If your desk is piled with things that you don’t need at a moment’s notice to do your job, it’s time for a spring clean. Having lots of things around you can be distracting, especially if they’re not related to work, whereas a clear desk can help you focus on the task at hand. It might not be enough to simply sweep everything into a desk drawer as this will just cause problems later on when you’re looking for something. Sort through everything and get rid of anything that’s not work-related and organise what’s left so you can find everything you need quickly and easily. This will help you focus on your work and reduce the time you spend looking for things.
6. Invest in a good office chair
2020 was the year everyone discovered the value of a good office chair. If you spend eight hours a day sitting down at a desk and looking at a screen, it takes a toll on your body. Having a chair that is comfortable and helps you sit correctly can help you avoid back problems and all sorts of other issues with your body. Even if you don’t have a ‘desk’ as such and use the kitchen table during the day, it’s worth thinking about whether the chair you’re using is up for the job.
When you’re sitting at your desk, you should position your screen so that it’s at eye-level when you’re sitting properly. This will help you maintain good posture throughout the day. You might need to get a laptop or screen stand to get the right position or a stable stack of books makes for a good temporary solution.
7. Are you too hot or too cold?
Having the room at a comfortable temperature can be really important for maintaining focus. If this seems like a silly point to you and you’ve never thought about it before, then you’ve probably already got it right. However, if you’ve spent the winter months shivering over your keyboard or summer days fanning yourself with your notepad, then you know how distracting it can be. If you sit at a desk all day without moving around very much, you can get cold very quickly, especially if the temperature is relatively low. Popping the heating on in the winter and investing in a good fan or even air conditioning in the summer is well worth it for your productivity.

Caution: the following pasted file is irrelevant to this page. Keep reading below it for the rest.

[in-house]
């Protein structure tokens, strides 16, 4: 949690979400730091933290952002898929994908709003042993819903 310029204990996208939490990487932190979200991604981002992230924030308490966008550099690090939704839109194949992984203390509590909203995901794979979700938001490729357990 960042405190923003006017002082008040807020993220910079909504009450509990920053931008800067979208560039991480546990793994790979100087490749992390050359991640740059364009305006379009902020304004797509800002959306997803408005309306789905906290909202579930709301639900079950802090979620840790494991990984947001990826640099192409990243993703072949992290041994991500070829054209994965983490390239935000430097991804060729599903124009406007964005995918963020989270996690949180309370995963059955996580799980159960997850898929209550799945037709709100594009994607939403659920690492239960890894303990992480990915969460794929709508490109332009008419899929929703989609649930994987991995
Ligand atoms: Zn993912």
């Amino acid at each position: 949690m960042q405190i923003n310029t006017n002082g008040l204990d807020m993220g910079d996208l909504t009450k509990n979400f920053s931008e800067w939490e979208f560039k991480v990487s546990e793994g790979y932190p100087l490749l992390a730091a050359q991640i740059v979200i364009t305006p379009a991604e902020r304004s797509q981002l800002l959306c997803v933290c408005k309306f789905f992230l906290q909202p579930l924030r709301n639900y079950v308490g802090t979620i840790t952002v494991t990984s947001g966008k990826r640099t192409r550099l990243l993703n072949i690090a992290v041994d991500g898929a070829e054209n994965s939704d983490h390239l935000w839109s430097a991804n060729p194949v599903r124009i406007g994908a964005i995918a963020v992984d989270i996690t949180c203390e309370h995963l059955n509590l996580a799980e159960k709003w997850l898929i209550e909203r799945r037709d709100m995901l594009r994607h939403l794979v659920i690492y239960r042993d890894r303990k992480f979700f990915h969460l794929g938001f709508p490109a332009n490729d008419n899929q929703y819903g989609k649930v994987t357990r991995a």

If you’re working remotely from somewhere other than your home office for the day where you won’t have control over the temperature, the key is to take layers with you. This way you can add or remove layers to keep you comfortable.
8. Establish the rules
When you work remotely from a home office, it’s important that everyone else in your household respects this space as your workspace. Make sure everyone is aware of your working hours and that they know not to be noisy during this time. Many remote workers find that when working from home, family or friends might not respect your work-life boundaries as much as they would if you were in the office. They may expect you to help out with some chores or be able to answer the phone for personal calls whenever. They might come into your office without knocking and interrupt a video meeting. Establish clear boundaries early on and stick to them.
Many remote workers say that they are more productive working from home than in the office. Working remotely gives you the opportunity to discover what working environment really works for you and you can create this for yourself. Most people won’t find themselves at their best with their feet up on the sofa, so it’s important to spend the time designing a workspace free of distractions and with everything you need to do your job as efficiently as possible. Things like the lighting or the temperature of the space might not sound like huge priorities when creating a home office, however, all of these things come together to create an environment where you can be comfortable and productive all day.